But just as Prohibition didn’t stop people from drinking, warning people of masturbation’s alleged risks doesn’t make them turn off the porn. While Islamic law is “actually incredibly affirming of the positive aspects of sexuality as they pertain to marriage,” there is a tide in extremist Islam that encourages pornography consumption by “dehumanizing” women and men, says Omid Safi, professor of religious studies at the University of North Carolina Chapel Hill and the author of “Memories of Muhammad,” an analysis of the prophet Muhammad’s teachings and how people like bin Laden are misrepresenting them.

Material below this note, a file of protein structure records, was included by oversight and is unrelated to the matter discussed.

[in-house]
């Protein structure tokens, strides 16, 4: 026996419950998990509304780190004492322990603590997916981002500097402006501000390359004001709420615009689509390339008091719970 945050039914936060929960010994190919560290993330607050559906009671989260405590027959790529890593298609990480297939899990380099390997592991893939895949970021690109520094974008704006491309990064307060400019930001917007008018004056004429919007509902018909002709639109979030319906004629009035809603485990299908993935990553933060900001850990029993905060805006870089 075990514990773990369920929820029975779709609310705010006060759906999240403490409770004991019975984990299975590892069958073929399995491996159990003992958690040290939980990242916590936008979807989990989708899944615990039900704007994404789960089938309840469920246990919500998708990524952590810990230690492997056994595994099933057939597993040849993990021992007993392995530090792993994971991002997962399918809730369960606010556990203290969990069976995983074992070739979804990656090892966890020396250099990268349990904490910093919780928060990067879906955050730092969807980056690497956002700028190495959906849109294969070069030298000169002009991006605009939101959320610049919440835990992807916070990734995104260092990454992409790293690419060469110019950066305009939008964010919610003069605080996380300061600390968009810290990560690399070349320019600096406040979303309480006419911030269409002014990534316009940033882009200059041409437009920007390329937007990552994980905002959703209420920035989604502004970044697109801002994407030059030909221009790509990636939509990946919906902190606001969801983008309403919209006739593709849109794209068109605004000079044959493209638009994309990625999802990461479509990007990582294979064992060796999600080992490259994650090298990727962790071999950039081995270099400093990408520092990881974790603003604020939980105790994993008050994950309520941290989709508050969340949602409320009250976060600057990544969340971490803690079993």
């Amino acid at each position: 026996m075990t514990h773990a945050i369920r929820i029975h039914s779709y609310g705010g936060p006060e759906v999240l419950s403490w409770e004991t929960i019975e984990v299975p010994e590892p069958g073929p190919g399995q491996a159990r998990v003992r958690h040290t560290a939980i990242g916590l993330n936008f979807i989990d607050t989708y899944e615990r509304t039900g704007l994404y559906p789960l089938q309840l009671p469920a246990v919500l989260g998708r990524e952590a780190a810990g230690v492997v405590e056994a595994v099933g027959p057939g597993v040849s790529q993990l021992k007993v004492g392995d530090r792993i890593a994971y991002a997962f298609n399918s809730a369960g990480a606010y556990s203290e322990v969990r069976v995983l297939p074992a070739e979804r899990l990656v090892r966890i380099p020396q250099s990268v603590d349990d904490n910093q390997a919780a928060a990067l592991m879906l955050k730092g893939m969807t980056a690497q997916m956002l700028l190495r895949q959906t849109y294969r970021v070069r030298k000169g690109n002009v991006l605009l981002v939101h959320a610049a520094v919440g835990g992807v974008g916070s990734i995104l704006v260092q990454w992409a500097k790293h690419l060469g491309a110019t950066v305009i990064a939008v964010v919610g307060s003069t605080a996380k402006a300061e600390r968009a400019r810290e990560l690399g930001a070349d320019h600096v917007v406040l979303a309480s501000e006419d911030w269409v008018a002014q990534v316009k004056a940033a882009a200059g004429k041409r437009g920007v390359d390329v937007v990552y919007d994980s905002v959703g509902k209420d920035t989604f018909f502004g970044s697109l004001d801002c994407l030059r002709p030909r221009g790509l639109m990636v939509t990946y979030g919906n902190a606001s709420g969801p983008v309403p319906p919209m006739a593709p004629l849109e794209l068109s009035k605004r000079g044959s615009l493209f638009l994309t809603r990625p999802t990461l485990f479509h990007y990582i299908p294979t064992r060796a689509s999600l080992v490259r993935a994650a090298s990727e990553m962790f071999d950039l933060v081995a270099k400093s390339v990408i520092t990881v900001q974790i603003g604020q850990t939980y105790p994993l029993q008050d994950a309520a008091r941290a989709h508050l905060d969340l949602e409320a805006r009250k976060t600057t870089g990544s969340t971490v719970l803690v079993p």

“Interestingly and ironically,” says Safi, “some of the Muslim societies that are the most repressive towards women or that have the strictest gender segregations also have some of the highest rates of pornography usage in the world. Pakistan, Saudi Arabia, and Egypt rank as among the highest consumers of pornography worldwide. I think what is true of bin Laden, the Taliban, and many of these extremist movements is that there seems to be a link between the dehumanizing of women and the dehumanizing of the entire block of humanity, Muslims and non-Muslims included.”